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Cessationist Misuse of Ephesians 2:20, by Sam Storms

To suggest that Ephesians 2:20 has in view all possible prophets active in the early church does not measure up to what we read about the gift of prophecy in the rest of the NT. Are we to believe that all those who prophesied on the day of Pentecost, “sons and daughters, young men, old men, bondslaves, both men and women,” were laying the foundation of the church? Are we to believe that “all mankind” (Acts 2:17) in the early church were contributors to its once-for-all foundation?

The cessationist is asking us to believe that the long-awaited promise in Joel 2 of the unprecedented outpouring of the Holy Spirit on “all mankind”, with its resultant revelatory activity of dreams, visions, and prophecy, was exhaustively fulfilled in only a handful of individuals whose gifting functioned in an exclusively foundational, initiatory, and therefore temporary fashion! Does this theory adequately explain the text? Is the revelatory and charismatic experience of the Spirit, foretold by Joel and cited by Peter, exhaustively fulfilled in a small minority of believers in a mere sixty-year span in only the first century of the church? It seems rather that Joel 2 and Acts 2 are describing normative Christian experience for the entire Christian community in the whole of the New Covenant age, called the “latter days”.

Cessationism would also require us to believe that a group of anonymous disciples in Ephesus (Acts 19:1-7) who prophesied upon their conversion (none of which, be it noted, was ever recorded or mentioned again) did so with a view to laying the foundation of the church. It is no less a strain to think that the four daughters of Philip were a part of the once-for-all foundation of the church (Acts 21:9).

On the cessationist’s thesis, all prophetic activity is foundation-laying activity. But if it were, it seems unlikely that Paul would have spoken of prophecy as a gift bestowed to common people for the “common good” of the body of Christ (1 Cor. 12:7-10). Are we to believe that Paul exhorted all believers in every church to earnestly desire that they exercise foundational significance for the universal church (see 1 Cor. 14:1)? On the contrary, prophecy is to be desired because its purpose is to communicate revelation from God that will “encourage” those who are discouraged, “console” those who are disconsolate, and “edify” those who are weak and untaught (1 Cor. 14:3).

Again, I must ask, how does the exposure of an unbeliever’s secret sins in the churches at Corinth and Thessalonica and Rome and Laodicea and throughout the inhabited earth, sins such as greed, lust, anger, selfishness, etc., function in laying the once-for-all foundation of the universal church of Jesus Christ? Yet, this is one of the primary purposes for the prophetic gift (1 Cor. 14:24-25).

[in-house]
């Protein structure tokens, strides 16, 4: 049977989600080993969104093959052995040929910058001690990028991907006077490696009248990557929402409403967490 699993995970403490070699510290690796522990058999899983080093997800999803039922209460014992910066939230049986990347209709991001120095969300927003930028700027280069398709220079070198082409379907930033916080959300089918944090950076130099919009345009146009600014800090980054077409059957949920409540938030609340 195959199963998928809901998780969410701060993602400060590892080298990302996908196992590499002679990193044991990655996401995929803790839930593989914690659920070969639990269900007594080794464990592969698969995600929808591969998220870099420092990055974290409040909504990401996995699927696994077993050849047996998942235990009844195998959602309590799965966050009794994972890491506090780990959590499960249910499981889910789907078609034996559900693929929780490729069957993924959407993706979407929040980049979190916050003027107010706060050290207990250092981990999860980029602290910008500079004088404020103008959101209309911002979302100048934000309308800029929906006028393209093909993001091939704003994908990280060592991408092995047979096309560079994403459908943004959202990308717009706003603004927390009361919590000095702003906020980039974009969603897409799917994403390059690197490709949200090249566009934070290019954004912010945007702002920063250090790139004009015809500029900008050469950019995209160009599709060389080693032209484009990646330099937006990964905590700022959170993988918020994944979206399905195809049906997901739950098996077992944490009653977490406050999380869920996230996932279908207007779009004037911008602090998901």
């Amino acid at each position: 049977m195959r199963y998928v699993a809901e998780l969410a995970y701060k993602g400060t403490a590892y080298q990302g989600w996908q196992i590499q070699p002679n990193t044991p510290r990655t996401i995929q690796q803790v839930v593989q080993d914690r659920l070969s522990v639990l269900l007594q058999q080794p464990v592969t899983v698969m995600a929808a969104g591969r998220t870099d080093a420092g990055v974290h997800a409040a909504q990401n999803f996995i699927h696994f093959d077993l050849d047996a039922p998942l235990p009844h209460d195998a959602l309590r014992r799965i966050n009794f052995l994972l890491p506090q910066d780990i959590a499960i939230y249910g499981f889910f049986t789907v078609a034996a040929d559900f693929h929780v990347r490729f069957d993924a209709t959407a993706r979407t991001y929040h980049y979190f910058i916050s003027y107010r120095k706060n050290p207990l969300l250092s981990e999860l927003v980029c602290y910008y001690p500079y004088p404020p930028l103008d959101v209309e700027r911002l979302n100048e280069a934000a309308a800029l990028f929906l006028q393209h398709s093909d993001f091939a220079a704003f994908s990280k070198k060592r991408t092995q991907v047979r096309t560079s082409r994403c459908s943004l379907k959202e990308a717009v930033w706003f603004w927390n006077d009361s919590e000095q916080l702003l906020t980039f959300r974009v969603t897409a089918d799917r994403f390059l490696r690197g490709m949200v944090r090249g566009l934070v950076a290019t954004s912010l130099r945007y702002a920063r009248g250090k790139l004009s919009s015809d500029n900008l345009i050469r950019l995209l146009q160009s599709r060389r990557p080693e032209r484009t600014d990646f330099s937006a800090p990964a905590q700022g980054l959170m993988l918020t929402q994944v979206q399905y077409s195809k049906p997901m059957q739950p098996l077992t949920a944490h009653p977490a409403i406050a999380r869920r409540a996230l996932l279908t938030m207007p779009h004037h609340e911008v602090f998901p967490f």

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Category: Biblical Studies, Pneuma Review, Winter 2014

About the Author: Samuel Storms is Lead Pastor for Preaching and Vision at Bridgeway Church in Oklahoma City, Oklahoma. He is also the founder and president of Enjoying God Ministries (www.samstorms.com) and serves on the Council of the Gospel Coalition. Dr. Storms earned his B. A. in History from the University of Oklahoma in 1973, a Th.M. in Historical Theology from Dallas Theological Seminary in 1977, and a Ph.D. in Intellectual History from the University of Texas at Dallas in 1984. Before coming to Bridgeway Church, Sam served as visiting associate professor of theology at Wheaton College in Wheaton, Illinois, and is a past president of the Evangelical Theological Society. Sam is the author or editor of 27 books, among which are Practicing the Power: Welcoming the Gifts of the Holy Spirit in Your Life (Zondervan), Kingdom Come: The Amillennial Alternative (Christian Focus), The Singing God: Feel the Passion God Has for You ... Just the Way You Are (Passio), and The Beginner’s Guide to Spiritual Gifts (Bethany House). Sam is also the General Editor of the ESV Men’s Devotional Bible (Crossway). For more about Sam, including the full list of published writings, see www.samstorms.com/about-dr-storms.

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